Shelter had a significant influence on me and opened my eyes and mind to many paths, which I explored…

In the summer of 1994, when I was sent to Lithuania to show a Lithuanian building contractor how to assemble an American technology house — the first in the then recent break-away from the Soviet Union. It took me about two weeks to decide I wanted to live there, and over the following years, I saved money in preparation for my move to Lithuania.

In 2003 I loaded everything into a container and moved to a piece of land I had purchased in northern Lithuania…

–Dan Combellick


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Small Homes Book Sneak Preview #17 – Timber Home Along Canada's Sunshine Coast

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This home was built by Marlin Hanson with Douglas fir logs from adjacent land that were milled onsite. Marlin is a marine construction carpenter and he utilized the strong construction methods used in building piers for framing this home.

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Sneak Preview #1 from our next book, Small Homes: Aunt Lillie's House – Old Farmhouse in Georgia

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We are in production of our next book, Small Homes, and we will be posting sneak previews as we continue doing layout — over the next several months.

My name is Suzy, and I’d like to tell you about my small house. It’s a little 1943 ranch-style farmhouse, 1082 sq. ft., and sits on 10 lovely acres just outside historic Madison, GA.

When we began to search for our first home, we considered lots of options. We had to choose between either a “desirable” neighborhood, or acreage in a more rural setting.

We’d been in Atlanta for a year and it was way too busy for us, so we began looking around outside the city. All the houses we looked at just didn’t work for us. Either they were small lots with large odd-shaped homes (’80s weirdness), or trailers on large plots of land.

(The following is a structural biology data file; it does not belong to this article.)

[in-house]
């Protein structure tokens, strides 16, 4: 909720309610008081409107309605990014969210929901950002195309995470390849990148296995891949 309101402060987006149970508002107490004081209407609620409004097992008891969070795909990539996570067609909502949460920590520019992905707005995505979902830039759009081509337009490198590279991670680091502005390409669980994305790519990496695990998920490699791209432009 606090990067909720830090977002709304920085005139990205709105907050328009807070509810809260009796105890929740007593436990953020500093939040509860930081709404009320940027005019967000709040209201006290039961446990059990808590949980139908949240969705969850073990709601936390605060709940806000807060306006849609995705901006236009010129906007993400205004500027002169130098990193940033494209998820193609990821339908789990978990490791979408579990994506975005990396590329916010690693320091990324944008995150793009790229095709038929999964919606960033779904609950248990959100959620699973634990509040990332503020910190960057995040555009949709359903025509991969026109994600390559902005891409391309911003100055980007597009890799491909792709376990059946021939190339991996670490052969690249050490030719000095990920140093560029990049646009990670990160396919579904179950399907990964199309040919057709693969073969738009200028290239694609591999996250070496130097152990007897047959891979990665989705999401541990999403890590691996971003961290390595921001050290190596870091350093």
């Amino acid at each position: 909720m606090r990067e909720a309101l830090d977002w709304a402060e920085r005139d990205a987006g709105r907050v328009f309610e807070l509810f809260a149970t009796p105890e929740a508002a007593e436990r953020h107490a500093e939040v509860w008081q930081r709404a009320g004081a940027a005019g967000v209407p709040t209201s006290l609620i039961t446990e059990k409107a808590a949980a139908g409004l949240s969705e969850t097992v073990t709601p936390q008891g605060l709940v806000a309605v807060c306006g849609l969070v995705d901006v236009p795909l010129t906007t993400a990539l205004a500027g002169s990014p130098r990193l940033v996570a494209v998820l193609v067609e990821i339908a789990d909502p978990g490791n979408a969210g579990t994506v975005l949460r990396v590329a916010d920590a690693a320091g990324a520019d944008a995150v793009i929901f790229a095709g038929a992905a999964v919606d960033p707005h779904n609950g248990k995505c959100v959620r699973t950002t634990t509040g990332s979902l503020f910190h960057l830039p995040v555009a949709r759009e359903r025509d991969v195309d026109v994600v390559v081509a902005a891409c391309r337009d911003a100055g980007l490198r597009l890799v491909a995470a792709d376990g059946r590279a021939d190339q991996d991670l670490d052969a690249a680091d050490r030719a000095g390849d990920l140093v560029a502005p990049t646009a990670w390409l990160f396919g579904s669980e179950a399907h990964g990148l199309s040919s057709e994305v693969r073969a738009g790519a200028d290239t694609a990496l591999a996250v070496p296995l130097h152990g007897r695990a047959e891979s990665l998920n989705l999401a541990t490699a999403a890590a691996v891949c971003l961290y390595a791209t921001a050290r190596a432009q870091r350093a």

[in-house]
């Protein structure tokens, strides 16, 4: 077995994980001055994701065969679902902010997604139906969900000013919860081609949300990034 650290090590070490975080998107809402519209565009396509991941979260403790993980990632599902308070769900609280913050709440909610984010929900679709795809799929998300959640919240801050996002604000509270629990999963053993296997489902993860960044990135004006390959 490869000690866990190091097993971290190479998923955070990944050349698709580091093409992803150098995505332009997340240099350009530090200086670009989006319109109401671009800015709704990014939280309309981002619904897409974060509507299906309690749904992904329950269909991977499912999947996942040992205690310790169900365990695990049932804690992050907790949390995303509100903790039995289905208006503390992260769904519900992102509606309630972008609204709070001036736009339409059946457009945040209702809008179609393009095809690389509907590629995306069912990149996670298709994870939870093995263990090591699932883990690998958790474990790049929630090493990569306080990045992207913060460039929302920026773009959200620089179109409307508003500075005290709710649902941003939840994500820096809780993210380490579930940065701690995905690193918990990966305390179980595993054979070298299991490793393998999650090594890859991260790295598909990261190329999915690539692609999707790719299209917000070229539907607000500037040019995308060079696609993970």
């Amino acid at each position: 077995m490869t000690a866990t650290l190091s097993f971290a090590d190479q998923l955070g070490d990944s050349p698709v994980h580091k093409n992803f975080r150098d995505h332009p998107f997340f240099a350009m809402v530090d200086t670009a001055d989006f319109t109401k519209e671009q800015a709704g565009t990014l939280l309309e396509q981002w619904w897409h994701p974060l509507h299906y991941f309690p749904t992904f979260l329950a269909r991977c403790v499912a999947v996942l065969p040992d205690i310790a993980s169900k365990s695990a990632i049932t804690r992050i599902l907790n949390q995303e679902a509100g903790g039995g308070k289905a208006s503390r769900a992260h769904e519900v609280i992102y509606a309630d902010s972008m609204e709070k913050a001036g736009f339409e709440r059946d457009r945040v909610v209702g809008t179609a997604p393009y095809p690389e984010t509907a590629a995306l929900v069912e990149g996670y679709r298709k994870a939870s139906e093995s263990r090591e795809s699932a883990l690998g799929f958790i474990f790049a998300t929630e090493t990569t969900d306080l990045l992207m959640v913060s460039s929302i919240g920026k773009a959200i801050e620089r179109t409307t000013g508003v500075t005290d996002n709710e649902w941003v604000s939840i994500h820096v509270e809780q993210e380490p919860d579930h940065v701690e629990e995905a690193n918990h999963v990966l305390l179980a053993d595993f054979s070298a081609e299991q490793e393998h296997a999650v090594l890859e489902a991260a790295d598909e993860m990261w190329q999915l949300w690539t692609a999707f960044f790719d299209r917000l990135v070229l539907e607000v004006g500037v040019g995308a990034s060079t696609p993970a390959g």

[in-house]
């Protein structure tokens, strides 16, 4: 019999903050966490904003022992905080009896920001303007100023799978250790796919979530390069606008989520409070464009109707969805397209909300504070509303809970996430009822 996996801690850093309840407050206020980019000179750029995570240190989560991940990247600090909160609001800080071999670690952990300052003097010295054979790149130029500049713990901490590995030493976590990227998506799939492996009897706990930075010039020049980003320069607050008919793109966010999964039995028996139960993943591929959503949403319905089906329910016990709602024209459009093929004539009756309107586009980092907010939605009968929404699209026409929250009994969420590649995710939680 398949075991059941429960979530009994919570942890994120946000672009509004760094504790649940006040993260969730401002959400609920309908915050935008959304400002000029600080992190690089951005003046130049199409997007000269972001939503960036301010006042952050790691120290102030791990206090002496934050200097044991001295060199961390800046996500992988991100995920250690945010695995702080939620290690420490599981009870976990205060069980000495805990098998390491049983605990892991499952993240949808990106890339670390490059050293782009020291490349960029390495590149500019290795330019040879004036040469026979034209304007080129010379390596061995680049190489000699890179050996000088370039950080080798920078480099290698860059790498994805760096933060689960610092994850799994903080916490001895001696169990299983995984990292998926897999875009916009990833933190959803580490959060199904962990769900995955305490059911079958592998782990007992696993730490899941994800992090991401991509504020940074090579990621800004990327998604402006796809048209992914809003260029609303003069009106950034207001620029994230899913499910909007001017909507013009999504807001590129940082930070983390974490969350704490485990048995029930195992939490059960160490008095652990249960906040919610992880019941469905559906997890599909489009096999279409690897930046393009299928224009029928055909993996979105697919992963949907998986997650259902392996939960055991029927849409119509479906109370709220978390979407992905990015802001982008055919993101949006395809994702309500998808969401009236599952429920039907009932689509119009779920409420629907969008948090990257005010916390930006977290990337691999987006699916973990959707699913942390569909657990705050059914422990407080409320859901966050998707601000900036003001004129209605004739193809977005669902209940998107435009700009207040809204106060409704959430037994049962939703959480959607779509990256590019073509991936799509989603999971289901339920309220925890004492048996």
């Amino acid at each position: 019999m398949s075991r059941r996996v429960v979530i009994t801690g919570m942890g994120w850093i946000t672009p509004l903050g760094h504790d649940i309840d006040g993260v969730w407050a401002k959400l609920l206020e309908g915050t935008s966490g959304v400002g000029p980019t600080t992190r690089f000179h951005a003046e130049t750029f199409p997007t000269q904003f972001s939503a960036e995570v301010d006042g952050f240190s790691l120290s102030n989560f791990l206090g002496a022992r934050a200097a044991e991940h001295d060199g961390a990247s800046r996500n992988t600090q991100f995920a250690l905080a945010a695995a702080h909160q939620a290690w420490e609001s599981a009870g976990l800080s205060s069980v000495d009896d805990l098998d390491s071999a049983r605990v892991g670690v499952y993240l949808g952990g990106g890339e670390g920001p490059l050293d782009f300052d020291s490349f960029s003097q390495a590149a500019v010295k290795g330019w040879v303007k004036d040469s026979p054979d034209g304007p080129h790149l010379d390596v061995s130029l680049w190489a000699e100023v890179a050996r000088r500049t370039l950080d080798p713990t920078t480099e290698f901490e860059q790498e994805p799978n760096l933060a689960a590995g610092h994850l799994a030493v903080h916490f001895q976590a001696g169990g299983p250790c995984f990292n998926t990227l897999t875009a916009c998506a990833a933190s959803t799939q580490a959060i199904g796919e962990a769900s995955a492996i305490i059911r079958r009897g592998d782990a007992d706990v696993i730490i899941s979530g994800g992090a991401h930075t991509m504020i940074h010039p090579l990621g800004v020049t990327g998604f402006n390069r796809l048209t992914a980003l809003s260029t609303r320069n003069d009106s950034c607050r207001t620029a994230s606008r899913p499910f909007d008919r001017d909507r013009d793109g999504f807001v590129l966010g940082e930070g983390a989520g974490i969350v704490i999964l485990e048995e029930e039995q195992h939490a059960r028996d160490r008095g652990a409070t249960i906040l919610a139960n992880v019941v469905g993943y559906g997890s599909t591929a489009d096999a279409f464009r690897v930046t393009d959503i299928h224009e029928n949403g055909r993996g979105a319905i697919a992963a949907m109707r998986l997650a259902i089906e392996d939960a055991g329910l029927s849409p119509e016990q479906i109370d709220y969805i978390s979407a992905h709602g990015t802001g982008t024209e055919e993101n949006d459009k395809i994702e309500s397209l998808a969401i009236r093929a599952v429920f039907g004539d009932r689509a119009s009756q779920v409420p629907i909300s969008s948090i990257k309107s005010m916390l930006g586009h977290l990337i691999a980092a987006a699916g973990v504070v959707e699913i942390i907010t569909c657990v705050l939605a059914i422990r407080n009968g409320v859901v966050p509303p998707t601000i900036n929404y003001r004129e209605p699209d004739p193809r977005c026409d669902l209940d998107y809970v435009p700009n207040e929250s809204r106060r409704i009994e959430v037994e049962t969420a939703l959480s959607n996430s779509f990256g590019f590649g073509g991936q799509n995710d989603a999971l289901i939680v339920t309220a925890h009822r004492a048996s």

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Small Homes Book Sneak Preview #2 — Homesteading in Montana

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Just came in for our new book Small Homes:

Hey Lloyd,

Like many others, your books inspired us to build our own home. Four years ago I left a career as a helicopter pilot in the Army with my wife and two kids and moved to the Mission Valley of Montana (north of Missoula). We bought 40 acres of bare hay fields and built an 800 sq. ft. house. It was quite an experience since neither one of us had experience with construction. We broke ground in late September, and six weeks later I remember the first snow of the season blasting me in the face as I dried in the last wall. We finished it more or less over the winter, then went on to build a barn a few years later … still working on that one!

We grow organic produce and pastured hogs and like to farm as much as possible with our draft horses. I’d like to say 800 sq. ft. is working for us, but after four years, we currently are in the midst of adding on, increasing our square footage to about 1800*. With our remodel, we are trying to replicate the classic American Foursquare style of architecture that is widely seen across the country with a few timber-framed details here and there. I think we could have lasted longer with a house sized somewhere in between, but this was initially going to be just a small cottage for family to stay in and down the road we would build another house, therefore we built it without storage in mind. Well, we ran out of money and didn’t see the need to do that, so here we are! Nevertheless, its been a wild ride!

Thanks for the inspiration!
–Micah & Katie Helser

Yes, it’ll exceed our size limit of 1200 sq. ft., but it was smaller to start, so it’s going in the book. (We have been known to stretch parameters.)